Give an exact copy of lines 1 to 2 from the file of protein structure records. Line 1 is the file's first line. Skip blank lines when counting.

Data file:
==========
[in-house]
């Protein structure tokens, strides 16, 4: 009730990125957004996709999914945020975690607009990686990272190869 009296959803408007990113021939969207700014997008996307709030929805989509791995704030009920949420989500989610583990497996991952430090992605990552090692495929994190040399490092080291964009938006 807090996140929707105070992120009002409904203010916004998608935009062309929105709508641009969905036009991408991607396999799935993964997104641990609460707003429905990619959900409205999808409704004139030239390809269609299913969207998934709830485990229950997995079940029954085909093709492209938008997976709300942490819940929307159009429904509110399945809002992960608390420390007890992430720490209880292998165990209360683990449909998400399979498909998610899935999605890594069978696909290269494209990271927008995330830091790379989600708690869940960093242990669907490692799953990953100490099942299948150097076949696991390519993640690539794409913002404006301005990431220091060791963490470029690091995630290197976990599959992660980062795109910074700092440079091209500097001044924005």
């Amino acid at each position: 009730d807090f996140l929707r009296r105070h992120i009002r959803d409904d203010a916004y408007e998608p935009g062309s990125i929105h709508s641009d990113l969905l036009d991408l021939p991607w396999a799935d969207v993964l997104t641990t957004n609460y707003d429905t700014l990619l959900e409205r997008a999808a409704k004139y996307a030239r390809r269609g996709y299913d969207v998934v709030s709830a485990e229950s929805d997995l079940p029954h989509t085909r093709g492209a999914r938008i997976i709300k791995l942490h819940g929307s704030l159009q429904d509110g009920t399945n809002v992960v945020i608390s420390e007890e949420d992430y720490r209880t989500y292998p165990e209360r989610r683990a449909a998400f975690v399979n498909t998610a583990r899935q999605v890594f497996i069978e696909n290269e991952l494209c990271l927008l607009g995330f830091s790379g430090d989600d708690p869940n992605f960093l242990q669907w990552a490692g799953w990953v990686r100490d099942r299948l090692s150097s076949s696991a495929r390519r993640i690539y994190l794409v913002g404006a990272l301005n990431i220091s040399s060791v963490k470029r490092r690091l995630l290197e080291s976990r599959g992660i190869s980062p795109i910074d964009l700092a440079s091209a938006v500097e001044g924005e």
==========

[in-house]
């Protein structure tokens, strides 16, 4: 009730990125957004996709999914945020975690607009990686990272190869 009296959803408007990113021939969207700014997008996307709030929805989509791995704030009920949420989500989610583990497996991952430090992605990552090692495929994190040399490092080291964009938006 807090996140929707105070992120009002409904203010916004998608935009062309929105709508641009969905036009991408991607396999799935993964997104641990609460707003429905990619959900409205999808409704004139030239390809269609299913969207998934709830485990229950997995079940029954085909093709492209938008997976709300942490819940929307159009429904509110399945809002992960608390420390007890992430720490209880292998165990209360683990449909998400399979498909998610899935999605890594069978696909290269494209990271927008995330830091790379989600708690869940960093242990669907490692799953990953100490099942299948150097076949696991390519993640690539794409913002404006301005990431220091060791963490470029690091995630290197976990599959992660980062795109910074700092440079091209500097001044924005």